Summer break is upon us and households have already begun pulling their bikes out of storage. Brakes are being checked, tires are being filled, and handlebar bells are enthusiastically ringing. It’s great that you and the kids will be getting outdoors to ride as a family, but did you know that you can also use the time to create valuable outdoor learning experiences? Not only does it add another layer of fun, it helps prevent learning loss that science shows occurs over summer vacation. In honor of the season (and UN-designated World Bike Day-June 3) we have provided some outdoor education “by bike” ideas below, activities that will work well in nearly any community across Canada.

3 Ways to Turn Family Bike Rides into Fun and Educational Outdoor Learning Experiences for Kids

1. Bike Through an Ecological Reserve

From coast to coast there are ecological reserves that boast numerous trails for the public to bike and enjoy. Find one near you that offers a lot of online information about the animals, insects (pollinators!) and plants natural to the area. Create a scavenger hunt checklist so that your kids know what to keep an eye out for as you ride along the trails. One great example is found in Lower Mainland – Boundary Bay Regional Park, which according to eBird, hosts 216 unique species of feathered friends, in addition to rabbits, frogs, salamanders, bees, garter snakes, flora, and so much more. The trail leads to and from a large beach, which increases the number of species to add to the list. In addition to finding an eco-park near your home, you can also add this learning activity to your vacation destination itinerary as there will surely be a bike rental in the area that you can take advantage of.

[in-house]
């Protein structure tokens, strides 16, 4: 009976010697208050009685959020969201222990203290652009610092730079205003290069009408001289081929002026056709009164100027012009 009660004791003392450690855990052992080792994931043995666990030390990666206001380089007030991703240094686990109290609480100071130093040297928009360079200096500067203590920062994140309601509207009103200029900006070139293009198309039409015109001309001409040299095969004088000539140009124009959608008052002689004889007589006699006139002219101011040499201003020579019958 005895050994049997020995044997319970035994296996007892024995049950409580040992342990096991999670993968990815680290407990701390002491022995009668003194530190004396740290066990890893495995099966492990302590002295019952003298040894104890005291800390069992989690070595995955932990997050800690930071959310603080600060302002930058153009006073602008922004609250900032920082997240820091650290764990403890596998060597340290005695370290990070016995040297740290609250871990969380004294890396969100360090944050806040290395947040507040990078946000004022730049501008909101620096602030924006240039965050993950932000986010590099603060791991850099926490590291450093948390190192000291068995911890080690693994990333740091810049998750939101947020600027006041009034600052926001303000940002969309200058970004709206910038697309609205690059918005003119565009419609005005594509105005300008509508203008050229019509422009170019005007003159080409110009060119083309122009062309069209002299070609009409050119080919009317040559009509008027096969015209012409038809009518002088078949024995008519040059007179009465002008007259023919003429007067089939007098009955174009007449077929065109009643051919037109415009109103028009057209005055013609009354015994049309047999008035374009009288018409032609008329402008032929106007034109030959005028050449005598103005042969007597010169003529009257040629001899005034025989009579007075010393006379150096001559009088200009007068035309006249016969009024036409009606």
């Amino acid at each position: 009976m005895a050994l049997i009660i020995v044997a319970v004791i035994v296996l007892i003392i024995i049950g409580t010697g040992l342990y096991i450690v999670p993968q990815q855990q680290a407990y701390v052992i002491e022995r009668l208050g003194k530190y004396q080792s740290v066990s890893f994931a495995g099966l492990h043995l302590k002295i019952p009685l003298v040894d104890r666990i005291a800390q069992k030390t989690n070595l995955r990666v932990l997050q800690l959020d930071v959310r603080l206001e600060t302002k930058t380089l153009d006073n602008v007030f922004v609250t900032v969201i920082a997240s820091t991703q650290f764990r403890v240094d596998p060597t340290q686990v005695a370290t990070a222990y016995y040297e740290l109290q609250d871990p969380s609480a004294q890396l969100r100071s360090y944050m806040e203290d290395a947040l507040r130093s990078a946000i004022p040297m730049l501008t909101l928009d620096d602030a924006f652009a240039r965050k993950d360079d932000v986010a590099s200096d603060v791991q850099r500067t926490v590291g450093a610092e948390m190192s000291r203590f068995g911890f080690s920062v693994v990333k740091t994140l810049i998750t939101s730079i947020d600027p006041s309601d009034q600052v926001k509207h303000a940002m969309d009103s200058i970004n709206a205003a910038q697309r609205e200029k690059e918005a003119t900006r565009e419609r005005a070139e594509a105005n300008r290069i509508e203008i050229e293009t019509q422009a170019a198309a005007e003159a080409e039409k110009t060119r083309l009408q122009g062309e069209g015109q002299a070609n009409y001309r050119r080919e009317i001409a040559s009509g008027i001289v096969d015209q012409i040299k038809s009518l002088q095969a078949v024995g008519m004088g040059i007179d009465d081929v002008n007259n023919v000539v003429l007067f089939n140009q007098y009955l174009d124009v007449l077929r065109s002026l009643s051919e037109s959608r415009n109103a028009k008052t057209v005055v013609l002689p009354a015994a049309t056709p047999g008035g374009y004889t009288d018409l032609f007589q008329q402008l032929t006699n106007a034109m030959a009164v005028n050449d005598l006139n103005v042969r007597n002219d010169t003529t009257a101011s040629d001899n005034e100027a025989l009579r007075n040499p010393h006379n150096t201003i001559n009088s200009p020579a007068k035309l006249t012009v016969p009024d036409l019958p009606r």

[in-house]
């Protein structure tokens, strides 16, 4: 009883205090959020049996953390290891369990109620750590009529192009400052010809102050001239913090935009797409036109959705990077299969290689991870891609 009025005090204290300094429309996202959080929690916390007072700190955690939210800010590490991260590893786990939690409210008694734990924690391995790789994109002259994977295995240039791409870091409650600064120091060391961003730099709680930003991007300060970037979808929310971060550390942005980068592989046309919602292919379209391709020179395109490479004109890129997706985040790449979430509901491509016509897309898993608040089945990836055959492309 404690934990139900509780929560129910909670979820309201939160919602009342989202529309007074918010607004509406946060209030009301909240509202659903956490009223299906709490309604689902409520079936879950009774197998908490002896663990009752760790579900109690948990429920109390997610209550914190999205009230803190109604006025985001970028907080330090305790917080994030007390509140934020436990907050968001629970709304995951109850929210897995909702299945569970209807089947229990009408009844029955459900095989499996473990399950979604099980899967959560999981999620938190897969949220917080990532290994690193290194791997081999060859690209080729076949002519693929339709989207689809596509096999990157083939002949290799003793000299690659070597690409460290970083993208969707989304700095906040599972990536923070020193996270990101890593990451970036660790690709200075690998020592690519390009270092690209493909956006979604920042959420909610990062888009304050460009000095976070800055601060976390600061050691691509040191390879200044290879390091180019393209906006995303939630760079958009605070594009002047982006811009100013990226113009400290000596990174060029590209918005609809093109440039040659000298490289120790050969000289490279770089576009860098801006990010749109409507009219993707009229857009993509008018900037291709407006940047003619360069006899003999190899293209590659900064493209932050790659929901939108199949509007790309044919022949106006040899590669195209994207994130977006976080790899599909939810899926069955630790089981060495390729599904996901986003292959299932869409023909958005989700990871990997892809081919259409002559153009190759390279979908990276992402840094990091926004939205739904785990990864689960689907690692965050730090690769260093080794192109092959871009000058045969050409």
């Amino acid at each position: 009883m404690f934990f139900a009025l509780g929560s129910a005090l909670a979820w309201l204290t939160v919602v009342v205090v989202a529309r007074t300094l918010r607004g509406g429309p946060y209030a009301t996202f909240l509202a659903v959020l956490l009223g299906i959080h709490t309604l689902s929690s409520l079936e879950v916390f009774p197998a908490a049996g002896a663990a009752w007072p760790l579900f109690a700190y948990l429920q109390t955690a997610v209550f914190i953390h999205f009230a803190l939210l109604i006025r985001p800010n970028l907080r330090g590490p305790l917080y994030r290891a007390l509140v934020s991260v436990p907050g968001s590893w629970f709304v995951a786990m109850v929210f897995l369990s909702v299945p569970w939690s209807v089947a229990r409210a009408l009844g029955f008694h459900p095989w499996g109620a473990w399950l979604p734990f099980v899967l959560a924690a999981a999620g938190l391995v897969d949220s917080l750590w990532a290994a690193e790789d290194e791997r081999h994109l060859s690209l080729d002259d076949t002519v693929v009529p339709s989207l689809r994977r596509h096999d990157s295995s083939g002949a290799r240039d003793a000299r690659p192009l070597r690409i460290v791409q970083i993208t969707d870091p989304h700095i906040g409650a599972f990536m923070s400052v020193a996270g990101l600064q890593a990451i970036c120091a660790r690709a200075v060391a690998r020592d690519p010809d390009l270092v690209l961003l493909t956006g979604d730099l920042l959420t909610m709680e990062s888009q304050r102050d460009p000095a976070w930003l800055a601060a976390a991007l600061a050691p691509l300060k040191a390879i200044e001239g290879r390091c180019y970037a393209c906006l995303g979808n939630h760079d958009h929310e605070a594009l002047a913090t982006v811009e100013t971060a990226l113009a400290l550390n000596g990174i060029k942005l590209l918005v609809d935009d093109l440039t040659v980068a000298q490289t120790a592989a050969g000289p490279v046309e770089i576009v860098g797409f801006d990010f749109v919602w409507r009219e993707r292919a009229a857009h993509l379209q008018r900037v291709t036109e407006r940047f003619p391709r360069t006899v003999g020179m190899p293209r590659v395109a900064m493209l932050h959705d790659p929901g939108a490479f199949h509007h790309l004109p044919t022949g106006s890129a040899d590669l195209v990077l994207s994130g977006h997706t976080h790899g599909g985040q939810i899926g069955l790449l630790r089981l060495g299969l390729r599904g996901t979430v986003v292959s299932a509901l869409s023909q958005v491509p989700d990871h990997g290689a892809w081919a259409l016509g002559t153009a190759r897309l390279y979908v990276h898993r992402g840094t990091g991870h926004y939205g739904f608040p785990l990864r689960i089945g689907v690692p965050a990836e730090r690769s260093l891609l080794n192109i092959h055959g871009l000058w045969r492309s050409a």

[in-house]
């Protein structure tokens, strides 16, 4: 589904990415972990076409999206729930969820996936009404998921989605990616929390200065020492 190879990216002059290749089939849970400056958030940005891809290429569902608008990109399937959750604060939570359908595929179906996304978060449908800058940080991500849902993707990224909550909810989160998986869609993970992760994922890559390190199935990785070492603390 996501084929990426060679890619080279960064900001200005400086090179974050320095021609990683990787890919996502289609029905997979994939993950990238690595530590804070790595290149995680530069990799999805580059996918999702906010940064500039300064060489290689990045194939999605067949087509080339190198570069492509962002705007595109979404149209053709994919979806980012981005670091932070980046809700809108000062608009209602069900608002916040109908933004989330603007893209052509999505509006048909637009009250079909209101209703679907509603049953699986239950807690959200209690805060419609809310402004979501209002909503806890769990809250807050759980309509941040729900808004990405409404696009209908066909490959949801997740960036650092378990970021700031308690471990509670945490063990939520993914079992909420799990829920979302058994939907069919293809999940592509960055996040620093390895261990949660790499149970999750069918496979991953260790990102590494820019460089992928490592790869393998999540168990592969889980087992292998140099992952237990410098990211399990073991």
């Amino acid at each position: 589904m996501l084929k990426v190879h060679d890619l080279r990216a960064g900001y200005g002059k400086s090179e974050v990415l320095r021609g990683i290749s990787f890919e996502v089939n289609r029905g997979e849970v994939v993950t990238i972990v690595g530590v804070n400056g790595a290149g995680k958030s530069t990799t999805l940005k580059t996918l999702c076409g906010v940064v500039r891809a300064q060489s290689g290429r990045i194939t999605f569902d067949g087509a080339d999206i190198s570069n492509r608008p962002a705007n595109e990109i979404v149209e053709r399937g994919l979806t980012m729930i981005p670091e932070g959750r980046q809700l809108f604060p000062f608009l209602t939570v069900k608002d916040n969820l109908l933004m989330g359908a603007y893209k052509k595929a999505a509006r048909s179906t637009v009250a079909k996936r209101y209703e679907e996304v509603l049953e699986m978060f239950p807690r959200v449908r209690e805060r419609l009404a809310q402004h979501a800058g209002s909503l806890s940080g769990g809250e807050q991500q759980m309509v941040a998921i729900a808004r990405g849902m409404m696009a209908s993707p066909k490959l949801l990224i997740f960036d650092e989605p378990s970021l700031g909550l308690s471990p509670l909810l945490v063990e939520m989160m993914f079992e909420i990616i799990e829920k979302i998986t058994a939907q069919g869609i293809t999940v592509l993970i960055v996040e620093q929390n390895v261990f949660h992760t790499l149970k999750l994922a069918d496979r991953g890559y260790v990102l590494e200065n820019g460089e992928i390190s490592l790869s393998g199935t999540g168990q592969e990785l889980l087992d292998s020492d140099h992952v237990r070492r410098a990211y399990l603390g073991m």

2. Community Garden Bike Tour

Start by creating a map of local community gardens that are close to a family friendly bike route. You can get the kids involved in the initial process by having them get creative with a paper map, and/or simply add the coordinates to your smartphone/tablet GPS app from the get-go. Each community garden and urban farm offers an opportunity to teach your children about horticulture, nutritious foods, and the entire seed to table process. Be sure to include one or two “u-pick” gardens (where possible) on your map and bring along a bike basket to load your two-wheeled vessels up with fresh fruit and veggies for refueling as you expend energy on your journey.

3. Mountain Biking (and Learning) Tour

You’ll need to pull out the mountain bikes (or rentals) for this one, but it will be well worth it because your local mountain trail has a bounty of learning opportunities along it’s rugged path. Many people don’t consider the importance of mountains when it comes to the impact they have on communities, which is why the UN created an annual World Mountain Day (in December). The annual event informs the public (especially kids) about the critical role of mountains in sustainable economic growth for many cities and townships across the world, while serving as a source of nourishment for over 13 percent of the world’s population. Mountains are also home to pollinators, fauna, and flora that are essential to our survival. 
Households across Canada have access to mountain biking trails for a wide variety of ages and skill levels. Since World Mountain Day falls in the late autumn, you may as well pick a warm summer day to recognize the geological wonder’s significance in your region. Before going, gather as much information about local wildlife and vegetation as you can, and find out which tributaries feed local water reserves (where applicable) so that you and your kids can identify and log these features along the way.

If you would like to know more about our work to help support Canada’s youth with outdoor learning initiatives, please sign-up to become a Friend of the Foundation.

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